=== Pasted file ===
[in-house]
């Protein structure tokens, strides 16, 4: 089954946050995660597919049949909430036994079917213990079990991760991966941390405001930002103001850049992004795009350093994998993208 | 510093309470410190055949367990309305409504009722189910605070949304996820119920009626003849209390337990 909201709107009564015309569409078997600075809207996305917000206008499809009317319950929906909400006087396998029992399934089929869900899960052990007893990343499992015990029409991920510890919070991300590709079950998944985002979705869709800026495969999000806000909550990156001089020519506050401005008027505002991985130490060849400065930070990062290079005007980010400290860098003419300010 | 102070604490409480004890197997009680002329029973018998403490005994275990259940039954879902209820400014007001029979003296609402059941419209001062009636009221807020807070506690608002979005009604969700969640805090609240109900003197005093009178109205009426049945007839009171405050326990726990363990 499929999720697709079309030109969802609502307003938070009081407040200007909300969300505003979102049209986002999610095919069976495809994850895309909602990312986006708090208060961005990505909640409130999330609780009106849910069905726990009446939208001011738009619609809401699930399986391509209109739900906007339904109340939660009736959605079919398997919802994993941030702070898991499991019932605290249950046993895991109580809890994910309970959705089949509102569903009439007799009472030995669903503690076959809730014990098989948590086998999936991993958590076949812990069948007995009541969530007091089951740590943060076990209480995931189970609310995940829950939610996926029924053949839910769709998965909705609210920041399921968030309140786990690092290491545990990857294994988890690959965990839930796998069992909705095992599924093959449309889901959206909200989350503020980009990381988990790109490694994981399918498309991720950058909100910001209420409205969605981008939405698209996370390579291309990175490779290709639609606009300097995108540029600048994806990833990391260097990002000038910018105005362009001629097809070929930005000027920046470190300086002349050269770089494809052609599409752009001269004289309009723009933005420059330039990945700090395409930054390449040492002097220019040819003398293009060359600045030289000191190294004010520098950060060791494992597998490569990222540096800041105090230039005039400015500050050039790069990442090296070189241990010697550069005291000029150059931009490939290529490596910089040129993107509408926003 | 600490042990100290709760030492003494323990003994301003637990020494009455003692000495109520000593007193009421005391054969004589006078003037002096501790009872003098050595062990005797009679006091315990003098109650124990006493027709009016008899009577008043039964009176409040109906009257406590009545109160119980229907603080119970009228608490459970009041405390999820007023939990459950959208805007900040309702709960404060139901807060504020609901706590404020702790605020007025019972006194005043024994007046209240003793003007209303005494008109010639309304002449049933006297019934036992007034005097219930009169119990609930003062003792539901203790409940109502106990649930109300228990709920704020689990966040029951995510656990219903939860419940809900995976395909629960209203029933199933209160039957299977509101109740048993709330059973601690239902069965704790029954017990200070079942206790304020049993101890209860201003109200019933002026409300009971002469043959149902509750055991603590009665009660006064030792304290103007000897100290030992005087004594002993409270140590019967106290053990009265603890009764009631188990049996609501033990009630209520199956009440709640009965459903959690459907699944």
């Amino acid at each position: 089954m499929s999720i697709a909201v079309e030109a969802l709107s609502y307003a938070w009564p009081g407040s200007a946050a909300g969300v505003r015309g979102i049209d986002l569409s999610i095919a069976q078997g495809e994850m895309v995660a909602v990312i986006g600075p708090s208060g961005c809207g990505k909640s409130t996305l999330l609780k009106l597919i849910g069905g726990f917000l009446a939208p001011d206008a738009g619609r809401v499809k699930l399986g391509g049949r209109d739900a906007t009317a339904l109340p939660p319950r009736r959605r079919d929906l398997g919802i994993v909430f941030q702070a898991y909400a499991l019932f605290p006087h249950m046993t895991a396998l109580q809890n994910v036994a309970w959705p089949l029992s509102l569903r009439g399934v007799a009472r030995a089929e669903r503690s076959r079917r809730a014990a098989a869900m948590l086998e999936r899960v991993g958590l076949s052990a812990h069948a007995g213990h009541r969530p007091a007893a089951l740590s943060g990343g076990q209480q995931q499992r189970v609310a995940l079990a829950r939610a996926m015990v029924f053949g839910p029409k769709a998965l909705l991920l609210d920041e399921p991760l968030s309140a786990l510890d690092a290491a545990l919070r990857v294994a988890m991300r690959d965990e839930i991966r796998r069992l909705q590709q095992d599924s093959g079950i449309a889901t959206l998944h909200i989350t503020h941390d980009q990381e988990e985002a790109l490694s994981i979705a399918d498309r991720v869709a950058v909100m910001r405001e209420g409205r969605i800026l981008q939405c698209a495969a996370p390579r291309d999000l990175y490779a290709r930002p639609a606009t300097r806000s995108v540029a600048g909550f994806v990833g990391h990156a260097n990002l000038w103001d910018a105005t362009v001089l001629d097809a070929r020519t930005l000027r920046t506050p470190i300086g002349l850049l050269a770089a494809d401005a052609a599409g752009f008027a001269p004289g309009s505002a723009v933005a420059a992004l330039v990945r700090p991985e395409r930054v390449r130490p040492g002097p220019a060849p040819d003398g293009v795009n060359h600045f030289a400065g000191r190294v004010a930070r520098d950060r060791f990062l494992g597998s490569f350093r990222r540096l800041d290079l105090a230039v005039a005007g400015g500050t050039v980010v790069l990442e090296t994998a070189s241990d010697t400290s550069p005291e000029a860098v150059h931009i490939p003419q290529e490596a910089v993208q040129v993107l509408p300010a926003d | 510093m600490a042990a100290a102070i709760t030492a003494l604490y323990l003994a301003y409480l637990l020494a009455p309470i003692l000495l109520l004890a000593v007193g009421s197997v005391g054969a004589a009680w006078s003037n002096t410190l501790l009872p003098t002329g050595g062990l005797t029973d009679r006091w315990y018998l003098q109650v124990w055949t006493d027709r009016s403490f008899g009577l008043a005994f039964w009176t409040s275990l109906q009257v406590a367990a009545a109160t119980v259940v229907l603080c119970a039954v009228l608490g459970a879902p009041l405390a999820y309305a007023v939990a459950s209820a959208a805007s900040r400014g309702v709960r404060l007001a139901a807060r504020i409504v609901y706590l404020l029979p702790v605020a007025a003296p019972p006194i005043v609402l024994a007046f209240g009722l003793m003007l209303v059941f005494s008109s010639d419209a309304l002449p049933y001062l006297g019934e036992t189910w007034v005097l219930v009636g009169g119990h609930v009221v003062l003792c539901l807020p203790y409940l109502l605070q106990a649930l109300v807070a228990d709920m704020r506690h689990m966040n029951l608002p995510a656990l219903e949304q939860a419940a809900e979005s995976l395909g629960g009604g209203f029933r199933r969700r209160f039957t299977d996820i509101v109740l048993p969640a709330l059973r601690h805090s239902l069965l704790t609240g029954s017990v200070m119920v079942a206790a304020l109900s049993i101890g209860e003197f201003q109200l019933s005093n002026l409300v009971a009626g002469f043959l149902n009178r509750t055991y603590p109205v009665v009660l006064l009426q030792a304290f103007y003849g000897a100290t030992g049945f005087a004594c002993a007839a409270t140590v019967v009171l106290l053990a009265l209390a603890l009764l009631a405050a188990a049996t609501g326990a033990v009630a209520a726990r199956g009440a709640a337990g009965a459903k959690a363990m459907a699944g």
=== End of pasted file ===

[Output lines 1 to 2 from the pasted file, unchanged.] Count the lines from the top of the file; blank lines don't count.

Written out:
[in-house]
């Protein structure tokens, strides 16, 4: 089954946050995660597919049949909430036994079917213990079990991760991966941390405001930002103001850049992004795009350093994998993208 | 510093309470410190055949367990309305409504009722189910605070949304996820119920009626003849209390337990 909201709107009564015309569409078997600075809207996305917000206008499809009317319950929906909400006087396998029992399934089929869900899960052990007893990343499992015990029409991920510890919070991300590709079950998944985002979705869709800026495969999000806000909550990156001089020519506050401005008027505002991985130490060849400065930070990062290079005007980010400290860098003419300010 | 102070604490409480004890197997009680002329029973018998403490005994275990259940039954879902209820400014007001029979003296609402059941419209001062009636009221807020807070506690608002979005009604969700969640805090609240109900003197005093009178109205009426049945007839009171405050326990726990363990 499929999720697709079309030109969802609502307003938070009081407040200007909300969300505003979102049209986002999610095919069976495809994850895309909602990312986006708090208060961005990505909640409130999330609780009106849910069905726990009446939208001011738009619609809401699930399986391509209109739900906007339904109340939660009736959605079919398997919802994993941030702070898991499991019932605290249950046993895991109580809890994910309970959705089949509102569903009439007799009472030995669903503690076959809730014990098989948590086998999936991993958590076949812990069948007995009541969530007091089951740590943060076990209480995931189970609310995940829950939610996926029924053949839910769709998965909705609210920041399921968030309140786990690092290491545990990857294994988890690959965990839930796998069992909705095992599924093959449309889901959206909200989350503020980009990381988990790109490694994981399918498309991720950058909100910001209420409205969605981008939405698209996370390579291309990175490779290709639609606009300097995108540029600048994806990833990391260097990002000038910018105005362009001629097809070929930005000027920046470190300086002349050269770089494809052609599409752009001269004289309009723009933005420059330039990945700090395409930054390449040492002097220019040819003398293009060359600045030289000191190294004010520098950060060791494992597998490569990222540096800041105090230039005039400015500050050039790069990442090296070189241990010697550069005291000029150059931009490939290529490596910089040129993107509408926003 | 600490042990100290709760030492003494323990003994301003637990020494009455003692000495109520000593007193009421005391054969004589006078003037002096501790009872003098050595062990005797009679006091315990003098109650124990006493027709009016008899009577008043039964009176409040109906009257406590009545109160119980229907603080119970009228608490459970009041405390999820007023939990459950959208805007900040309702709960404060139901807060504020609901706590404020702790605020007025019972006194005043024994007046209240003793003007209303005494008109010639309304002449049933006297019934036992007034005097219930009169119990609930003062003792539901203790409940109502106990649930109300228990709920704020689990966040029951995510656990219903939860419940809900995976395909629960209203029933199933209160039957299977509101109740048993709330059973601690239902069965704790029954017990200070079942206790304020049993101890209860201003109200019933002026409300009971002469043959149902509750055991603590009665009660006064030792304290103007000897100290030992005087004594002993409270140590019967106290053990009265603890009764009631188990049996609501033990009630209520199956009440709640009965459903959690459907699944």